Portion Sizes for 1-4 year olds

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Tot It Up

Use our toddler food tracker to check that your 1-4 year olds are getting a good balance of foods and activity

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The following videos introduce the importance of growth and its assessment, focussing on the general principles of child growth including what measurements to take, how to measure children of different ages, when to refer and how to advise parents.

 

1. Introduction

This introduction gives healthcare professionals (HCPs) information on how to measure, plot and interpret growth in infants and toddlers. Measuring the weight and height of children is a useful non-invasive method of assessing their wellbeing...

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2. Equipment and Calibration

Birth weight should always be recorded and plotted according to gestational age. Attendances for routine immunisations and health checks offer opportunities to measure an infant's weight...

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3. Head circumference

Head circumference should be measured at birth and at six to eight weeks. Immediately following birth the head of a new born baby can be misshapen so this measurement is normally taken at approximately 24 to 30 hours after birth...

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4. Weight

Interpretation of weight should start with a check of the current measurement, a review of previous weight measurements, the social and domestic environment of the child, and most importantly a review of his or her nutritional intake...

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5. Height/Length

Measuring children with any clothing, including a nappy, can distort the hips and shorten the length. Thus, babies up to 24 months of age should be measured nude...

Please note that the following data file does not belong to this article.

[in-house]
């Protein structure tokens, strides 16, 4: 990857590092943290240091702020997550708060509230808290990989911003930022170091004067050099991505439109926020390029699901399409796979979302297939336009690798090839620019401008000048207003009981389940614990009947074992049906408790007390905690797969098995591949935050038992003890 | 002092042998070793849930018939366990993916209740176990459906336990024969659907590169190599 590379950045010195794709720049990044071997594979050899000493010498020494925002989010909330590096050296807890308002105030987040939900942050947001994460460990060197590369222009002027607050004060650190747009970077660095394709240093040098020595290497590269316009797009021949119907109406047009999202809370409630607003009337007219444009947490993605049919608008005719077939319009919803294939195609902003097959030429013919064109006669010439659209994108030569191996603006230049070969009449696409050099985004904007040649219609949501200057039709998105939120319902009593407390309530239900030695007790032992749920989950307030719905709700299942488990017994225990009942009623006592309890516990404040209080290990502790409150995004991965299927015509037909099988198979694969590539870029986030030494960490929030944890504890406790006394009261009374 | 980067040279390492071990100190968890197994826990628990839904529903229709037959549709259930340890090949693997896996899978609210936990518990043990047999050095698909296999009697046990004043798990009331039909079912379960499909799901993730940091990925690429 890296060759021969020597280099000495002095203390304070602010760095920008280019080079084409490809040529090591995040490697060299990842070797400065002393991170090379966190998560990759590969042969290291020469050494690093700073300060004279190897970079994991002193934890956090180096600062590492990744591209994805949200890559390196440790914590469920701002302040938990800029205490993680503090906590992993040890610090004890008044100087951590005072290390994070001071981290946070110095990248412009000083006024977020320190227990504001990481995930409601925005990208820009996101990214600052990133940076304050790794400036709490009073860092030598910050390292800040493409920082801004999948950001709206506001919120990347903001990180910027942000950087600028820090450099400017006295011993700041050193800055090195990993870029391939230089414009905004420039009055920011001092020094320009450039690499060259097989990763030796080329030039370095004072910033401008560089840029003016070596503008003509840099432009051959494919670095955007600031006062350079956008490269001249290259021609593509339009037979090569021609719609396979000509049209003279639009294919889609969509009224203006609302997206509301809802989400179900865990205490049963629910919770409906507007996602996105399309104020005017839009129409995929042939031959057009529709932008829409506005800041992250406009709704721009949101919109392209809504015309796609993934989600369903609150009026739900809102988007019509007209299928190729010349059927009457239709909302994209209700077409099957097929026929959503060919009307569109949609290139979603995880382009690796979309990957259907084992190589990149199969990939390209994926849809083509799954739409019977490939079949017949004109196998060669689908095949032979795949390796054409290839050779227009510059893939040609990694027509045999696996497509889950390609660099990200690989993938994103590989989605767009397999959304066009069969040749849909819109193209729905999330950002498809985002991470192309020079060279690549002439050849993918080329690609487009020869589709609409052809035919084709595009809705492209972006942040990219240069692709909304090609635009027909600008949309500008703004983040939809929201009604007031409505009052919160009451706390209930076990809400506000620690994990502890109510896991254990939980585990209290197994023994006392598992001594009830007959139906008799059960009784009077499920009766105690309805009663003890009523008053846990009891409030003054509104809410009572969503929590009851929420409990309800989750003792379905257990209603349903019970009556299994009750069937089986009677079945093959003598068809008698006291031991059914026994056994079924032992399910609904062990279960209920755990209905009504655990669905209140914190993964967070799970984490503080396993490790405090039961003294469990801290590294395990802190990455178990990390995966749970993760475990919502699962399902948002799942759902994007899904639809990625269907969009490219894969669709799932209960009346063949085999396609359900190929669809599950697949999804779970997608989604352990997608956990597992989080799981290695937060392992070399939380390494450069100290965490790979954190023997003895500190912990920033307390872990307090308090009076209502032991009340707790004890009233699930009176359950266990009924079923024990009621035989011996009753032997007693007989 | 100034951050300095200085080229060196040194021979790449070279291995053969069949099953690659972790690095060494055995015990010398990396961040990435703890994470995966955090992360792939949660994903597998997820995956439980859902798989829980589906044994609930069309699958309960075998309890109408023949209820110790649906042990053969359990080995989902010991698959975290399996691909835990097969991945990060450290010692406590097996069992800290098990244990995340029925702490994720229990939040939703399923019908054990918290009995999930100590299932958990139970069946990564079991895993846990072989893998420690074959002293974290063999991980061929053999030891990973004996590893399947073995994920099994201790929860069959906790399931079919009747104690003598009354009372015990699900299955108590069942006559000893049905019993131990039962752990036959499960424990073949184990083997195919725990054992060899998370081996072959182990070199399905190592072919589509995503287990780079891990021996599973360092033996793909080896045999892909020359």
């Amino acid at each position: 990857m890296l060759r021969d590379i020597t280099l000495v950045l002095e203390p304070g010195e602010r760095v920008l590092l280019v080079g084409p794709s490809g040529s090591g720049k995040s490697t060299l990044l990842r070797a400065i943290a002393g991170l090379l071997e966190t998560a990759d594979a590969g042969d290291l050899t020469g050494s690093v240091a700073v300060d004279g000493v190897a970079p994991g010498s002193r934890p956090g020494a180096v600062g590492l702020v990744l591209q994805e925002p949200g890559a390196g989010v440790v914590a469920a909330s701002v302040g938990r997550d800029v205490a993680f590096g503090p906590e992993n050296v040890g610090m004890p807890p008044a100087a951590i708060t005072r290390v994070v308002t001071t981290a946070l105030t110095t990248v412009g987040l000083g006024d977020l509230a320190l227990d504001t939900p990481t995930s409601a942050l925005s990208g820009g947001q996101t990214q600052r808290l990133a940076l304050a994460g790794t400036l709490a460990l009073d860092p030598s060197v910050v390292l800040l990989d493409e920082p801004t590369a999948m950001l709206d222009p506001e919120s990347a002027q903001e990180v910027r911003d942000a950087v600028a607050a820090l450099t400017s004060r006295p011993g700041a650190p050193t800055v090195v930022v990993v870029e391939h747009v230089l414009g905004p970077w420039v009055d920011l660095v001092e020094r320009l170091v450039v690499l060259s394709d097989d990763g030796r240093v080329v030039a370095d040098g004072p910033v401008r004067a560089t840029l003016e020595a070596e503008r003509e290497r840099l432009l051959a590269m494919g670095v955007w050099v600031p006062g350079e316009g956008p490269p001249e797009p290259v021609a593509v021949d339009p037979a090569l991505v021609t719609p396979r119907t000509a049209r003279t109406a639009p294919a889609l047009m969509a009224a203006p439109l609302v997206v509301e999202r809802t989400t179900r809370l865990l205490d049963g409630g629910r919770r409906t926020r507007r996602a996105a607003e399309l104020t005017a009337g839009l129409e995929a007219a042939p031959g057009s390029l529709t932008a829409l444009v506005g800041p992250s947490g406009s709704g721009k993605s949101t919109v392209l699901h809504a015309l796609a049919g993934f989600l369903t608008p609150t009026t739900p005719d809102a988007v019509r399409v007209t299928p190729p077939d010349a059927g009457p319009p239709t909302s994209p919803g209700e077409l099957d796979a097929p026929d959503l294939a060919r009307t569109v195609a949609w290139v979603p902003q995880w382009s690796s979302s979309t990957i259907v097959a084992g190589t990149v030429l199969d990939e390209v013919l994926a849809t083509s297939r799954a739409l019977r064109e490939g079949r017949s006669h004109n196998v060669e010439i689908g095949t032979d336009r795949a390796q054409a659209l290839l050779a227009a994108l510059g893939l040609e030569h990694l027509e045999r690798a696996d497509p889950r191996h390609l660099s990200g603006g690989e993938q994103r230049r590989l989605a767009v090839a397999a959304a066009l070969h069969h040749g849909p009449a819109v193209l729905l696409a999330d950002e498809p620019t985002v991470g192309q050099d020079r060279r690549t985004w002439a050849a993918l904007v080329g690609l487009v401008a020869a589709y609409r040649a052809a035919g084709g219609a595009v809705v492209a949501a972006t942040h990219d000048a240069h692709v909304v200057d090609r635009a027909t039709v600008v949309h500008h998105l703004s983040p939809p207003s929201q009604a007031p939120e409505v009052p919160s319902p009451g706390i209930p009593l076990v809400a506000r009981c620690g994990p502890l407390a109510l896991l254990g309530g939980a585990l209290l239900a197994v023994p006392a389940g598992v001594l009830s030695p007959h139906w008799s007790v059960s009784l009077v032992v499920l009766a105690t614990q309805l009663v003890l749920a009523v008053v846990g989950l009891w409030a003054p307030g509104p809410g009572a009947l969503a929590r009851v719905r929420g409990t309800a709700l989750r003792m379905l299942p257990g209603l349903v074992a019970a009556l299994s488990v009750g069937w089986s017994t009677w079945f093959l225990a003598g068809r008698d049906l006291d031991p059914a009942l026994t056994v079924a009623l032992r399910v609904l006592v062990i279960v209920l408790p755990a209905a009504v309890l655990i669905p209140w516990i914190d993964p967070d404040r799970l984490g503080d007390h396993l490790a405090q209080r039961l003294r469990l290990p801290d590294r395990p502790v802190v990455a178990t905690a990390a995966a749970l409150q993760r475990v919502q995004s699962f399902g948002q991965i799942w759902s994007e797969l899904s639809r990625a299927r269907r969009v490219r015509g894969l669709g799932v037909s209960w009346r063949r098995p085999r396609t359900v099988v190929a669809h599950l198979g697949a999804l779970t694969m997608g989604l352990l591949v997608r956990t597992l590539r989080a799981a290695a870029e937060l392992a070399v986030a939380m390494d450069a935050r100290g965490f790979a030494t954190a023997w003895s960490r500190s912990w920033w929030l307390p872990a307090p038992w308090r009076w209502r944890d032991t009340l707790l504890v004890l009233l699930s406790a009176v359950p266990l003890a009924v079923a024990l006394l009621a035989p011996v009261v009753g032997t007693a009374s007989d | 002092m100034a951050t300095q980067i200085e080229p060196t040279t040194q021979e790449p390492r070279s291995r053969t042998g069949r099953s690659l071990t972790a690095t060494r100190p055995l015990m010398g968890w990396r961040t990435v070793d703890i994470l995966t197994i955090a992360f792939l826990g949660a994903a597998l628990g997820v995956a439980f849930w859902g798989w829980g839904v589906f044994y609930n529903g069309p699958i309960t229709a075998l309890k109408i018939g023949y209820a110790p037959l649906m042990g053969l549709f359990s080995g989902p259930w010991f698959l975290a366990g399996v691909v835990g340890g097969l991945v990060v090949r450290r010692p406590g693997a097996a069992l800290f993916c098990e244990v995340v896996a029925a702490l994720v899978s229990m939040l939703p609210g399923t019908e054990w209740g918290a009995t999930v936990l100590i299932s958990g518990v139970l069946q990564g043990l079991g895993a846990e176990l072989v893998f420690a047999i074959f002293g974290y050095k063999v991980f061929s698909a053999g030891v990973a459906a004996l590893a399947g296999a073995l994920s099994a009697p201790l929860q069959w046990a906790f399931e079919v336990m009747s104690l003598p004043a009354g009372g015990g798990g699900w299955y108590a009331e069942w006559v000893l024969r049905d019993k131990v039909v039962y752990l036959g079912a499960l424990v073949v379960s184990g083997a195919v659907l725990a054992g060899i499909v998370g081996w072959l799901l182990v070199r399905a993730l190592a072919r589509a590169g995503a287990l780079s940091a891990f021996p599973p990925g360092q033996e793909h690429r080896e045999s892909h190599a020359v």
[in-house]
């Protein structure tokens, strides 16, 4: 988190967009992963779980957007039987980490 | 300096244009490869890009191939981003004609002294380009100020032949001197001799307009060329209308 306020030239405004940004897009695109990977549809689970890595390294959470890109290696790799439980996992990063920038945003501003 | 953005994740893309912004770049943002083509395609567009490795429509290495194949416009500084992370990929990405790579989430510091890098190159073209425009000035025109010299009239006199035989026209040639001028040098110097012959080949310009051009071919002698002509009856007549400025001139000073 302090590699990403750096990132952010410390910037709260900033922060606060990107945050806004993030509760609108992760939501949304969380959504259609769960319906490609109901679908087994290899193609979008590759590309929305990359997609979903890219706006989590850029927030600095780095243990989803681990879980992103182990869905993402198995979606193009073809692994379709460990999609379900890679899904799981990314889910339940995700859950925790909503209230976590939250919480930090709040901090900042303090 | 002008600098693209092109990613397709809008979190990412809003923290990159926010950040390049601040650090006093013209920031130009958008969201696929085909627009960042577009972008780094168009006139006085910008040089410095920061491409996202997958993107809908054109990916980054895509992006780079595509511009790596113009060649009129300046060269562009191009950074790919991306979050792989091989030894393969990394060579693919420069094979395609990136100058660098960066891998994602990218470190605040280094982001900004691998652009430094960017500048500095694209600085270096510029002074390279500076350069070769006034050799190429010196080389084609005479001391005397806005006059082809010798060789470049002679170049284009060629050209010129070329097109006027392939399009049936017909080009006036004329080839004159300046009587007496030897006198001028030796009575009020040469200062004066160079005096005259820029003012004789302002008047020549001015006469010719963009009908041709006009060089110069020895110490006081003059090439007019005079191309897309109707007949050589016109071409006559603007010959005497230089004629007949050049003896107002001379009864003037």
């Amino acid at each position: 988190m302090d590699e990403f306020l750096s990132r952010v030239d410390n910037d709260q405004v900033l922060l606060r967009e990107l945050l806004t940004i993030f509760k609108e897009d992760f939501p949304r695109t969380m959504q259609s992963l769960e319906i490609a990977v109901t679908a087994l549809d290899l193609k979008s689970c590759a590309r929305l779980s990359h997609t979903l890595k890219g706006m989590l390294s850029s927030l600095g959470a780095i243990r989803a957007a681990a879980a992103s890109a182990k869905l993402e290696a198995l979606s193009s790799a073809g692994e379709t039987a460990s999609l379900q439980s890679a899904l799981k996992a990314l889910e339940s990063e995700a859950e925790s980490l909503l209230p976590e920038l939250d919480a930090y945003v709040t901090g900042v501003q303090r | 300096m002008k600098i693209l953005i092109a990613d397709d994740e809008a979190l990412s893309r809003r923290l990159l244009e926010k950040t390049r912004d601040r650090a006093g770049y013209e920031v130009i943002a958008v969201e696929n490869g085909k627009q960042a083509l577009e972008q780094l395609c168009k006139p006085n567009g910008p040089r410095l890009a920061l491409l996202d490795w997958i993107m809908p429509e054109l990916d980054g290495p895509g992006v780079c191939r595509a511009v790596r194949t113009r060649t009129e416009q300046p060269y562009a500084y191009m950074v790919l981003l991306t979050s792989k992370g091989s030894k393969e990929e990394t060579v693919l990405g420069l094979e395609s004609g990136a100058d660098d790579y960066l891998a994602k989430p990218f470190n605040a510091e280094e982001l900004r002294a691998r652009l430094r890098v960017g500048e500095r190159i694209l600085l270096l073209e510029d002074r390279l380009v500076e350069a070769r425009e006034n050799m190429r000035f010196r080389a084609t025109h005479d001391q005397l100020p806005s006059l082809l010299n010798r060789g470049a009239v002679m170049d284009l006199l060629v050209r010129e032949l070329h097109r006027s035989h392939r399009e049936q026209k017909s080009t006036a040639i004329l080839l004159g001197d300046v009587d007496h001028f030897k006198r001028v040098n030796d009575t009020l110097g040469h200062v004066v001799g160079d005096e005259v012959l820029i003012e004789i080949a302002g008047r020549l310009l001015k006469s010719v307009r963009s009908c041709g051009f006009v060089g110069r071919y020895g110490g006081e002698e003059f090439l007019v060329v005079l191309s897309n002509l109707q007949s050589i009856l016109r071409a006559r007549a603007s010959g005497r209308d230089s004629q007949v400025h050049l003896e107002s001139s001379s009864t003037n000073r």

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6. PCHR and Explaining to Parents

The Personal Child Health Record (PCHR) which contains all the standard growth charts from birth to 18 years, and is given to every family on the birth of a new child, should be the prime record of the child's growth...

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7. Distraction Techniques

A calm atmosphere is very important when weighing a child, to prevent them from becoming too distressed and crying. Distraction techniques including blowing bubbles and playing with toys are good examples...

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8. Prematurity

Measuring growth in preterm infants is done in exactly the same way as measuring the term infant. It is important to distinguish between their corrected age and their gestational age and to plot this appropriately on a growth chart...

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9. Obesity

To assess whether a child is overweight or obese, a BMI should be calculated by dividing weight in kg by the square of the child's height, in meters, and plotting on a BMI chart...

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10. Acknowledgements

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Acknowledgments >

References

¹ NICE. Maternal and Child Nutrition (PH11) http://www.nice.org.uk/ph11
² Hall D, Elliman D. (eds). Health for all children, 4th edition. Oxford University Press, Oxford. 2003
³ National Screening Committee – Child Health Sub-Group Report: Growth Disorders, 2004